Still, the Tenet plan did run into a number of early snags. It proved trickier than expected to obtain even limited basing rights in the countries along Afghanistan’s northern border, thus delaying the onset of the bombing campaign. It also took longer than anticipated to get Special Forces A-Teams into the country to help direct the attacks of our ships and aircraft. The first team did not link up with the Northern Alliance until October 19, and the first coordinated airstrike did not take place until two days later. As a result, there was a period in mid- and late October in which we seemed to be making no progress and during which, as many readers will recall, it began to be murmured at home that we were entering a “quagmire.”

But as soon as sufficient assets were in place, and our allies on the ground were confident we would support them, the end came very quickly. Although al Qaeda forces themselves fought fanatically, many of the Taliban troops lost what little motivation they possessed once they had been driven out of their defensive positions and into the open.

We were thus able to remove the Taliban from power relatively easily, cheaply, and quickly. But removing the Taliban had been only one of our objectives. Our other and arguably more important goals were seriously impaired.

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One of those goals was to eliminate al Qaeda forces from Afghanistan. A plan for accomplishing that should have involved encircling them wherever they concentrated their forces and destroying them in place. Every effort should have been made to deny them the ability to maneuver and withdraw, since it was well known that Afghanistan’s topography offered many places in which they could hide.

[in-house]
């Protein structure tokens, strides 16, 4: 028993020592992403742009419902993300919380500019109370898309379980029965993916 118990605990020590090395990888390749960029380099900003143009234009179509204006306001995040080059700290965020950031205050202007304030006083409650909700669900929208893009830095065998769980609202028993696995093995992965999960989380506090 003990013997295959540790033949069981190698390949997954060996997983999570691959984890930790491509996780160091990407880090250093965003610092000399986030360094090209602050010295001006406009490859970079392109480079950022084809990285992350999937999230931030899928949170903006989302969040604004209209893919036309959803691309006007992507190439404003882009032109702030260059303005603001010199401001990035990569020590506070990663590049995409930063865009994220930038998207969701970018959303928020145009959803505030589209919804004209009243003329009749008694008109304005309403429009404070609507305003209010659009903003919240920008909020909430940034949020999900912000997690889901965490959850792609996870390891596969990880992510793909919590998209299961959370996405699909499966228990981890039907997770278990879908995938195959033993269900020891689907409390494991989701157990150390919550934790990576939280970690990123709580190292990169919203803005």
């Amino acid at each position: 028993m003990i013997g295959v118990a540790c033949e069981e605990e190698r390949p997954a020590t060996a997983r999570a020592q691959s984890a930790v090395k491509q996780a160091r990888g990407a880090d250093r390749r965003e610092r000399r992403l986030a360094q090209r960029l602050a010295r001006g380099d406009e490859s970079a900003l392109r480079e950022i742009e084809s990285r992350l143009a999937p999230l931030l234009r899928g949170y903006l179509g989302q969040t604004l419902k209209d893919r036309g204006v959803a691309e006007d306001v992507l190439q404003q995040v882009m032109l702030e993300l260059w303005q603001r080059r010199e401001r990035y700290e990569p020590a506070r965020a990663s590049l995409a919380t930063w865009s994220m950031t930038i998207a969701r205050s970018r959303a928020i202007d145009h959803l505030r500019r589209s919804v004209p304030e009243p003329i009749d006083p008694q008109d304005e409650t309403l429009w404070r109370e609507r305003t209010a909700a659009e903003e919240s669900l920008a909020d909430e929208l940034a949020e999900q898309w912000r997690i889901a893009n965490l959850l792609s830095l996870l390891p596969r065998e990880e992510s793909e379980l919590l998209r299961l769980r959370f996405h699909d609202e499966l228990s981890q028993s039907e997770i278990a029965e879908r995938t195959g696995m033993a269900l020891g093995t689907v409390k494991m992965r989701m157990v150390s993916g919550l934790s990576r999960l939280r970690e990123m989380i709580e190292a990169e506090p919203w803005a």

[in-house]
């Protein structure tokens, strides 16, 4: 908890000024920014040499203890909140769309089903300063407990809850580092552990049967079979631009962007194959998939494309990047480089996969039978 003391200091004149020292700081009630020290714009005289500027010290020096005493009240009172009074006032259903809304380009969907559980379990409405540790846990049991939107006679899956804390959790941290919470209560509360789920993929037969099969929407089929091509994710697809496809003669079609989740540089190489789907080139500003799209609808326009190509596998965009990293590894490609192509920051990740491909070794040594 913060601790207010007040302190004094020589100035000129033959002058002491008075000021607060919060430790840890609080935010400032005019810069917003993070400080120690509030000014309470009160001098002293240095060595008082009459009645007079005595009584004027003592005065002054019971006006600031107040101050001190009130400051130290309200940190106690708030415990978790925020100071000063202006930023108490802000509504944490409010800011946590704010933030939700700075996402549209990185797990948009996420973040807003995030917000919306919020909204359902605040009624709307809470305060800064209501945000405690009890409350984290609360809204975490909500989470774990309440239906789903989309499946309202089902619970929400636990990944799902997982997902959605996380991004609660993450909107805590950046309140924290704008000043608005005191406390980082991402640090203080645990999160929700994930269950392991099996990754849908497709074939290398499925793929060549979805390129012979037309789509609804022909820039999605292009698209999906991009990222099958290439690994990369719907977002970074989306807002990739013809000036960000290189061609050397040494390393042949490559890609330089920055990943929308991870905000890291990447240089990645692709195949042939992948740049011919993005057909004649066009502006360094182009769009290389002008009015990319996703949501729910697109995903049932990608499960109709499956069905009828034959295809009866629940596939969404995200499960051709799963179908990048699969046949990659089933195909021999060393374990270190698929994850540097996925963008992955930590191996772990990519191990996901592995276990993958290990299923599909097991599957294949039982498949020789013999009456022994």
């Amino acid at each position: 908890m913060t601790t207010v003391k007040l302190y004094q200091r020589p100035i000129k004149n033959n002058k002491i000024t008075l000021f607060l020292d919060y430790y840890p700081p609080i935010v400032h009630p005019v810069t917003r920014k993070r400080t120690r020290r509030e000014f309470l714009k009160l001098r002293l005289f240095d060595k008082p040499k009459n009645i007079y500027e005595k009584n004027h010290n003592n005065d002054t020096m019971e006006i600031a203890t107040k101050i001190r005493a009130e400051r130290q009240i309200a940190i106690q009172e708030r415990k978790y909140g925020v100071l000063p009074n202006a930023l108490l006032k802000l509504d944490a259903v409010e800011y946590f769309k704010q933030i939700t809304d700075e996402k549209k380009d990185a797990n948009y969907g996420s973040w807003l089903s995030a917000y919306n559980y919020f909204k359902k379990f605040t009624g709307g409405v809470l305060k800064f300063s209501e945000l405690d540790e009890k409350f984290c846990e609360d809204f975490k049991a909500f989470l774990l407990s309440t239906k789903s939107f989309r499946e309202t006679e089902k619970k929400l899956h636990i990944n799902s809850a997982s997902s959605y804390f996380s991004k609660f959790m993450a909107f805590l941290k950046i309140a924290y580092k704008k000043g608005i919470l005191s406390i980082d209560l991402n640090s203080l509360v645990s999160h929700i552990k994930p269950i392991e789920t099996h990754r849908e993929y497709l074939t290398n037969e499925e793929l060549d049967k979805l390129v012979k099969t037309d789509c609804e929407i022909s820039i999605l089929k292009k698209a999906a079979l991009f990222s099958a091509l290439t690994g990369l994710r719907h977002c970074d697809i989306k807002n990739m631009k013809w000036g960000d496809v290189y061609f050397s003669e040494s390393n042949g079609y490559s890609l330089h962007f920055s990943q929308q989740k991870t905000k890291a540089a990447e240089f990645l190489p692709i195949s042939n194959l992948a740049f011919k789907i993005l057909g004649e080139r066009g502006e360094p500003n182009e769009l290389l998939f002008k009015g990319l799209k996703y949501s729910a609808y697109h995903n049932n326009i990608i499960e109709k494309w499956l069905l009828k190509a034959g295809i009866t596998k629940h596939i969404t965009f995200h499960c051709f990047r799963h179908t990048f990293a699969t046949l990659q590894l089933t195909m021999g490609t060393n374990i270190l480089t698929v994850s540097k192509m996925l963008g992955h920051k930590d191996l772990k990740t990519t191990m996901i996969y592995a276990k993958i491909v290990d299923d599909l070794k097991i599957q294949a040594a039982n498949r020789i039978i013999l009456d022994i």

The trouble was that our allies’ forces were concentrated almost exclusively in the northern part of the country, and thus were unavailable to prevent fleeing Taliban and, more important, al Qaeda fighters from taking refuge in the extremely rough terrain south and east of Kabul along the Pakistan border. And in any case such an operation was well beyond the capacity (or for that matter the inclination) of our indigenous allies to conduct. It could only have been undertaken by American ground forces, using the superior mobility provided by their helicopters and, to a lesser extent, vehicles. From the account given in Bob Woodward’s Bush at War, it seems not to have occurred to Bush’s cabinet to address this issue until the fall of Kabul was already imminent, when it was too late.